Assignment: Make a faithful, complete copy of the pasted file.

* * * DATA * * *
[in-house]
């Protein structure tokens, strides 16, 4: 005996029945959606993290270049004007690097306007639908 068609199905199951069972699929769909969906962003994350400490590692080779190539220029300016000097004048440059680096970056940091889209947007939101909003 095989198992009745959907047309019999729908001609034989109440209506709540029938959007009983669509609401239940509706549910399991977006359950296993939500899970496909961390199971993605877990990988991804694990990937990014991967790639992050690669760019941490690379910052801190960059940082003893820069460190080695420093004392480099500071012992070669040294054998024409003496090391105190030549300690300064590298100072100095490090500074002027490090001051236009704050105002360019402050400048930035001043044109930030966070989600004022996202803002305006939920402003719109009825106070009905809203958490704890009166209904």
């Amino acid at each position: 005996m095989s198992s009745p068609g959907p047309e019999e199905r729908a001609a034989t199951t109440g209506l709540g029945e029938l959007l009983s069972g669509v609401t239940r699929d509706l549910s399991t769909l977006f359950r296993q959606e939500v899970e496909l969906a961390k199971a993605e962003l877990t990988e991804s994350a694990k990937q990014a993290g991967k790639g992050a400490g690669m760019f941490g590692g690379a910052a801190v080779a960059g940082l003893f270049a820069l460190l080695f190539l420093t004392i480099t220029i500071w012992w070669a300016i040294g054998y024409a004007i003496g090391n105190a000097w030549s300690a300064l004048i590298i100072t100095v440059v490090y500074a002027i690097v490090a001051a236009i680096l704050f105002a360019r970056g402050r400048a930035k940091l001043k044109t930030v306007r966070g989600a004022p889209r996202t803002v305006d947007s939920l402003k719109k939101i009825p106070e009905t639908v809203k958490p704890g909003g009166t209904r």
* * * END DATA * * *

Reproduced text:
[in-house]
């Protein structure tokens, strides 16, 4: 005996029945959606993290270049004007690097306007639908 068609199905199951069972699929769909969906962003994350400490590692080779190539220029300016000097004048440059680096970056940091889209947007939101909003 095989198992009745959907047309019999729908001609034989109440209506709540029938959007009983669509609401239940509706549910399991977006359950296993939500899970496909961390199971993605877990990988991804694990990937990014991967790639992050690669760019941490690379910052801190960059940082003893820069460190080695420093004392480099500071012992070669040294054998024409003496090391105190030549300690300064590298100072100095490090500074002027490090001051236009704050105002360019402050400048930035001043044109930030966070989600004022996202803002305006939920402003719109009825106070009905809203958490704890009166209904």
């Amino acid at each position: 005996m095989s198992s009745p068609g959907p047309e019999e199905r729908a001609a034989t199951t109440g209506l709540g029945e029938l959007l009983s069972g669509v609401t239940r699929d509706l549910s399991t769909l977006f359950r296993q959606e939500v899970e496909l969906a961390k199971a993605e962003l877990t990988e991804s994350a694990k990937q990014a993290g991967k790639g992050a400490g690669m760019f941490g590692g690379a910052a801190v080779a960059g940082l003893f270049a820069l460190l080695f190539l420093t004392i480099t220029i500071w012992w070669a300016i040294g054998y024409a004007i003496g090391n105190a000097w030549s300690a300064l004048i590298i100072t100095v440059v490090y500074a002027i690097v490090a001051a236009i680096l704050f105002a360019r970056g402050r400048a930035k940091l001043k044109t930030v306007r966070g989600a004022p889209r996202t803002v305006d947007s939920l402003k719109k939101i009825p106070e009905t639908v809203k958490p704890g909003g009166t209904r």